*s = c;
count += 1 ^ *ret;
*ret = 1;
}
t = s + strcspn (s, "abcdefghijklmnopqrstuvwxyz");
}
}
printf ("Count: %d\n", count);
return 0;
}

This makes the assumption that all inputs are continguous words in
lines no longer than 2048 characters separated by white space or line
feeds or whatever. It also assumes that you have enough memory to
hold all the words input, at a rate of (26 * sizeof (void *) + sizeof
(int)) * (size of the dictionary of the input in characters), roughly
speaking. The program doesn't clean up after itself, but I don't
think that was in the requirements.

As for the *real* performance of this thing, it will come down to the
calloc() speed. I could waste a lot more lines of code to massively
improve the performance here. It might be worth it if, say, the
benchmark were trying to measure performance per line of code. So the
score would be, say, lines of code times time taken to output the
correct count or something, and it would then probably be worth it to
implement a calloc pooler (it would double the size at least, but
probably make the performance at least 3 times higher, if the words
had a high enough uniqueness rate).

--
Paul Hsieh
http://www.pobox.com/~qed/
http://bstring.sf.net/

Jerry Coffin
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Posts: n/a

 11-07-2008
In article <(E-Mail Removed)>, http://www.velocityreviews.com/forums/(E-Mail Removed) says...

[ ... ]

> Just as a note, the common claim that hash table are O(1) per
> access whereas search trees are O(log n) per access is
> misleading, and is arrived at by an apples and oranges
> comparison. The number of probes in a hash table is O(1) whereas
> the number of probes in a search tree is O(log n). However the
> cost of computing the hash code for independent keys is O(m)
> where m is the average key length, which is necessarily greater
> than log2(n). In comparison based trees the cost of the
> comparison is O(m), i.e., the probe cost is O(m). In radix based
> trees the probe cost is O(1). If O(m) = O(n) the execution costs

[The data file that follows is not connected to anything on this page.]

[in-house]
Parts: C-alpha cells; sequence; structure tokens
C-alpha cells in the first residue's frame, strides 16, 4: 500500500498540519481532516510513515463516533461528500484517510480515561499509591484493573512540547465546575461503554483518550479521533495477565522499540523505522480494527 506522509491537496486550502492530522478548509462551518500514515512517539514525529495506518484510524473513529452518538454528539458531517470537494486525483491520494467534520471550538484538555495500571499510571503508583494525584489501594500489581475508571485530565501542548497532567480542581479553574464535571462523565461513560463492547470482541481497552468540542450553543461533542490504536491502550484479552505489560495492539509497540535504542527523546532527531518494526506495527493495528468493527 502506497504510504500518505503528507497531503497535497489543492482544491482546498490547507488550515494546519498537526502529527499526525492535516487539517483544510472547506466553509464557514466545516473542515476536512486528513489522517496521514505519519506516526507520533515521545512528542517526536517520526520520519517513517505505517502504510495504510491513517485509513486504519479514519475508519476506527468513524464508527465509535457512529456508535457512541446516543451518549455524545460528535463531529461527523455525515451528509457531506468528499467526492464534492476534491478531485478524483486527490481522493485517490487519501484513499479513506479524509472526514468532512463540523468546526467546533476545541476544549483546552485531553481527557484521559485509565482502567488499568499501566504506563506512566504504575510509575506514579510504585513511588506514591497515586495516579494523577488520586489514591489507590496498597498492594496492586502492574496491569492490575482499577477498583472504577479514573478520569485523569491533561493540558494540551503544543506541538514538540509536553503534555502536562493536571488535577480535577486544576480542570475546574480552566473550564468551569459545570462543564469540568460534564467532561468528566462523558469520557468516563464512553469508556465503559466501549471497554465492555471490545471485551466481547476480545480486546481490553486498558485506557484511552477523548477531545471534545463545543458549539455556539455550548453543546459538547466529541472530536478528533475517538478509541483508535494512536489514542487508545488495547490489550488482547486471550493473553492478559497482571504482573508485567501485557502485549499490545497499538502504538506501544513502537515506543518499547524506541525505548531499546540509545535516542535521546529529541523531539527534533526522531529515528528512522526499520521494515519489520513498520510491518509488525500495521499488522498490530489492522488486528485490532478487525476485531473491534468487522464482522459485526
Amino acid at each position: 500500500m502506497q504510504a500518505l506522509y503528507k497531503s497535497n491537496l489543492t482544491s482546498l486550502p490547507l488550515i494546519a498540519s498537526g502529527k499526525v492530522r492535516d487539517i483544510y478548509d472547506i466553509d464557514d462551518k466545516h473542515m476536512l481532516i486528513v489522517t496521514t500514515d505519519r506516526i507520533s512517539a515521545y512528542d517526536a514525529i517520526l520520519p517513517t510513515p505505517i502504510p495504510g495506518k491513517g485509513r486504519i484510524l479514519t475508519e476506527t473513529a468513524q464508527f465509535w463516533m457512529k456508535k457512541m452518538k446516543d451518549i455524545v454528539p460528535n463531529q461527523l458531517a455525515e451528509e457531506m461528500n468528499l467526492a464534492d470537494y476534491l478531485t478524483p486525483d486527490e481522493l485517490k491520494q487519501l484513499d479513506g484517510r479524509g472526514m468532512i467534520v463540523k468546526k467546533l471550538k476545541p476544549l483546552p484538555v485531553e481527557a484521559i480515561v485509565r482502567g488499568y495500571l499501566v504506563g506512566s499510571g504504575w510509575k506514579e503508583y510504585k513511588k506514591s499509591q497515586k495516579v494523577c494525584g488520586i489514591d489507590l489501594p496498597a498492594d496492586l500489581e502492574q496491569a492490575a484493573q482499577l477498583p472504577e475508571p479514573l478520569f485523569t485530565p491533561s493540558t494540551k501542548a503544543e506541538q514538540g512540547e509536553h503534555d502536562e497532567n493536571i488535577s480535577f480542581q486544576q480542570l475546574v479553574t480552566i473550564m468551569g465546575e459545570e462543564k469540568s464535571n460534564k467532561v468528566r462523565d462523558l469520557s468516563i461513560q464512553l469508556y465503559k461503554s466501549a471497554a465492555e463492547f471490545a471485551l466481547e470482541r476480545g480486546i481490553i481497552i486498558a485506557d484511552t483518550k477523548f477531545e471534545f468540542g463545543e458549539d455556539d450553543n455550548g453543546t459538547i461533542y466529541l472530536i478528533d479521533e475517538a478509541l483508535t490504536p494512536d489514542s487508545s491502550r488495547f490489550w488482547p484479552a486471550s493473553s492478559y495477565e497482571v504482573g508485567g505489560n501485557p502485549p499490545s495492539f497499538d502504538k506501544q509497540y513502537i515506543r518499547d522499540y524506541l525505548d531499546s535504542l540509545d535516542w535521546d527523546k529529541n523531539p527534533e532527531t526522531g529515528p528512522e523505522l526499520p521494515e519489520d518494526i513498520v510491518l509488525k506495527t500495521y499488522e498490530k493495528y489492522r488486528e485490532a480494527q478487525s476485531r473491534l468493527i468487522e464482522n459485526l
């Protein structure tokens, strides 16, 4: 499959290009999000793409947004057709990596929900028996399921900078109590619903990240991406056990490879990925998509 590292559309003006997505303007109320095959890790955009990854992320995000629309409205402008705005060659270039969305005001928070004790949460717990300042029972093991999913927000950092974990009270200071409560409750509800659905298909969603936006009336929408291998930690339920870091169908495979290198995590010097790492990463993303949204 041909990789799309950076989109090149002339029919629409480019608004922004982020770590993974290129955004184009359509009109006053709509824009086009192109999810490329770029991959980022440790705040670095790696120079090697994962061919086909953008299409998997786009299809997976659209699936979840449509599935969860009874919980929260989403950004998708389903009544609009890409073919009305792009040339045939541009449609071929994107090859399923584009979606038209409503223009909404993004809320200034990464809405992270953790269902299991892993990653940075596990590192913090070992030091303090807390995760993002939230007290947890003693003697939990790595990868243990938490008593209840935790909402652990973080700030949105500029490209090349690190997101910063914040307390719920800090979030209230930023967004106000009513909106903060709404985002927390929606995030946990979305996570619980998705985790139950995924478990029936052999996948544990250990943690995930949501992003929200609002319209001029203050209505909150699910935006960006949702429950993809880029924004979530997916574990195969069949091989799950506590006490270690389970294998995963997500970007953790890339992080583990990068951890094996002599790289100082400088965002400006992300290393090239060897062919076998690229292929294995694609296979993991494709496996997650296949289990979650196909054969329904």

> per probe (ignoring access issues) are:

Keeping in mind, however, that m and n will usually be quite a bit
difference, so any similarity between O(m) and O(n) is purely
coincidental. In reality, the performance of hash tables tends to be
rather different in general than the performance of tree-based systems

> hash table - O(log n)
> comparison tree - O((log n)^2)
> radix trees - O(log n)
>
> That is, hash tables and radix trees have the same order of
> performance with comparison trees a distant third.

Note, however, that there are factors that don't show up in a big-O
comparison that can still be quite substantial, especially for
collectiosn of reasonble sizes. For one obvious one, consider the common
case (like this one) where the keys are strings. Hashing the string
requires looking at the whole string, but comparing two strings will
often look at _far_ fewer -- for the first few probes, it'll typically
only involve looking at one or two characters.

From a theoretical viewpoint, this effect is negligible -- but given the
number of words in a typical vocabulary, it can be quite substantial.

--
Later,
Jerry.

The universe is a figment of its own imagination.

Nick Keighley
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Posts: n/a

 11-07-2008
On 6 Nov, 15:53, (E-Mail Removed) wrote:

> The task: Write a program that reads a set of words from standard
> input and prints the number of distinct words.
>
> I came across a website that listed a few programs to accomplish this
> flaming , and thought that all of them did unnecessary operations,
> so I wrote my own. But for some reason, my version turned out slower
> that ALL of the versions in the website, even though it seems to
> perform less operations (yes, I benchmarked them on my own computer).
>
> According to the website, the slowest version is: